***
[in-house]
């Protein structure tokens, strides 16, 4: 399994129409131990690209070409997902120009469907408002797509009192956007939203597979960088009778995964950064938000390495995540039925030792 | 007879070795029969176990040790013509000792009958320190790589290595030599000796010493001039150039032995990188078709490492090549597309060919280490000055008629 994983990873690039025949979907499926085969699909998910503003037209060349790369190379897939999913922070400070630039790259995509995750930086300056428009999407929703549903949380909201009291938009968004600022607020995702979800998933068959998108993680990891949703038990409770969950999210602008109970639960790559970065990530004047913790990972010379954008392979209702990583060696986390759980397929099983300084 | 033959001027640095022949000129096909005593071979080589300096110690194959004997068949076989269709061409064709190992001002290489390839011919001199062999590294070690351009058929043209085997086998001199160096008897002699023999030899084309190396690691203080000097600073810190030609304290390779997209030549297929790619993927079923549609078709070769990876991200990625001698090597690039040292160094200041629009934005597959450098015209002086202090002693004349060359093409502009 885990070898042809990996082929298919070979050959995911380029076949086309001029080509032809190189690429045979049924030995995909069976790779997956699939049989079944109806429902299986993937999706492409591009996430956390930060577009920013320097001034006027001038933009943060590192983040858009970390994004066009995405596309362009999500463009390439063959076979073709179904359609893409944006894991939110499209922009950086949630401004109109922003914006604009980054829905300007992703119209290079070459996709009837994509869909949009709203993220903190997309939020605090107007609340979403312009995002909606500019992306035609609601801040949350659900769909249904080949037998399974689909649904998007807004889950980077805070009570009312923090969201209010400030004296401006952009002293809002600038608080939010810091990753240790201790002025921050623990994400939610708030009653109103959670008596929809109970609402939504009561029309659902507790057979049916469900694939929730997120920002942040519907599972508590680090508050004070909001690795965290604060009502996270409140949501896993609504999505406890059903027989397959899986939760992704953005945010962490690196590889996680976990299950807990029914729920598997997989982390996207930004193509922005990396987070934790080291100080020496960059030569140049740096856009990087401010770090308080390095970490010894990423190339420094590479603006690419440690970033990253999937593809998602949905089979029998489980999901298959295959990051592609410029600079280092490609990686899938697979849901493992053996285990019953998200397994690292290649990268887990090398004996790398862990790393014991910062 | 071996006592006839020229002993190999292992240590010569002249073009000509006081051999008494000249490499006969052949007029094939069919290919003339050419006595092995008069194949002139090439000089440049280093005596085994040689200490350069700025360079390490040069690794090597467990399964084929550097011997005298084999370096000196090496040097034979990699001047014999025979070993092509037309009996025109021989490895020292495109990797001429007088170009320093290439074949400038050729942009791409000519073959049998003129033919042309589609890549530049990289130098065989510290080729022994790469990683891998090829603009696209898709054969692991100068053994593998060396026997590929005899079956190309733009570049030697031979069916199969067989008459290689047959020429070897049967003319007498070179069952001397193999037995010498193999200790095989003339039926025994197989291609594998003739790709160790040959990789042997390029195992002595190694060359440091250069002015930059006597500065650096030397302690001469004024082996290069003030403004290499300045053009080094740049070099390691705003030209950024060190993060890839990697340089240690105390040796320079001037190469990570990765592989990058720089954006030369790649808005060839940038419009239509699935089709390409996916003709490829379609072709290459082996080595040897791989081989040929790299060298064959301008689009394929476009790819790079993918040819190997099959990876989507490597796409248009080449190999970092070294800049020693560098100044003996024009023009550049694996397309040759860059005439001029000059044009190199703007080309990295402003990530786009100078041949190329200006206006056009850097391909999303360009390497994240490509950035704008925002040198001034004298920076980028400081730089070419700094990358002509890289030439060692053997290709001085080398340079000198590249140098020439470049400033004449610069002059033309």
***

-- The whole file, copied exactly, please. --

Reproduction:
[in-house]
């Protein structure tokens, strides 16, 4: 399994129409131990690209070409997902120009469907408002797509009192956007939203597979960088009778995964950064938000390495995540039925030792 | 007879070795029969176990040790013509000792009958320190790589290595030599000796010493001039150039032995990188078709490492090549597309060919280490000055008629 994983990873690039025949979907499926085969699909998910503003037209060349790369190379897939999913922070400070630039790259995509995750930086300056428009999407929703549903949380909201009291938009968004600022607020995702979800998933068959998108993680990891949703038990409770969950999210602008109970639960790559970065990530004047913790990972010379954008392979209702990583060696986390759980397929099983300084 | 033959001027640095022949000129096909005593071979080589300096110690194959004997068949076989269709061409064709190992001002290489390839011919001199062999590294070690351009058929043209085997086998001199160096008897002699023999030899084309190396690691203080000097600073810190030609304290390779997209030549297929790619993927079923549609078709070769990876991200990625001698090597690039040292160094200041629009934005597959450098015209002086202090002693004349060359093409502009 885990070898042809990996082929298919070979050959995911380029076949086309001029080509032809190189690429045979049924030995995909069976790779997956699939049989079944109806429902299986993937999706492409591009996430956390930060577009920013320097001034006027001038933009943060590192983040858009970390994004066009995405596309362009999500463009390439063959076979073709179904359609893409944006894991939110499209922009950086949630401004109109922003914006604009980054829905300007992703119209290079070459996709009837994509869909949009709203993220903190997309939020605090107007609340979403312009995002909606500019992306035609609601801040949350659900769909249904080949037998399974689909649904998007807004889950980077805070009570009312923090969201209010400030004296401006952009002293809002600038608080939010810091990753240790201790002025921050623990994400939610708030009653109103959670008596929809109970609402939504009561029309659902507790057979049916469900694939929730997120920002942040519907599972508590680090508050004070909001690795965290604060009502996270409140949501896993609504999505406890059903027989397959899986939760992704953005945010962490690196590889996680976990299950807990029914729920598997997989982390996207930004193509922005990396987070934790080291100080020496960059030569140049740096856009990087401010770090308080390095970490010894990423190339420094590479603006690419440690970033990253999937593809998602949905089979029998489980999901298959295959990051592609410029600079280092490609990686899938697979849901493992053996285990019953998200397994690292290649990268887990090398004996790398862990790393014991910062 | 071996006592006839020229002993190999292992240590010569002249073009000509006081051999008494000249490499006969052949007029094939069919290919003339050419006595092995008069194949002139090439000089440049280093005596085994040689200490350069700025360079390490040069690794090597467990399964084929550097011997005298084999370096000196090496040097034979990699001047014999025979070993092509037309009996025109021989490895020292495109990797001429007088170009320093290439074949400038050729942009791409000519073959049998003129033919042309589609890549530049990289130098065989510290080729022994790469990683891998090829603009696209898709054969692991100068053994593998060396026997590929005899079956190309733009570049030697031979069916199969067989008459290689047959020429070897049967003319007498070179069952001397193999037995010498193999200790095989003339039926025994197989291609594998003739790709160790040959990789042997390029195992002595190694060359440091250069002015930059006597500065650096030397302690001469004024082996290069003030403004290499300045053009080094740049070099390691705003030209950024060190993060890839990697340089240690105390040796320079001037190469990570990765592989990058720089954006030369790649808005060839940038419009239509699935089709390409996916003709490829379609072709290459082996080595040897791989081989040929790299060298064959301008689009394929476009790819790079993918040819190997099959990876989507490597796409248009080449190999970092070294800049020693560098100044003996024009023009550049694996397309040759860059005439001029000059044009190199703007080309990295402003990530786009100078041949190329200006206006056009850097391909999303360009390497994240490509950035704008925002040198001034004298920076980028400081730089070419700094990358002509890289030439060692053997290709001085080398340079000198590249140098020439470049400033004449610069002059033309």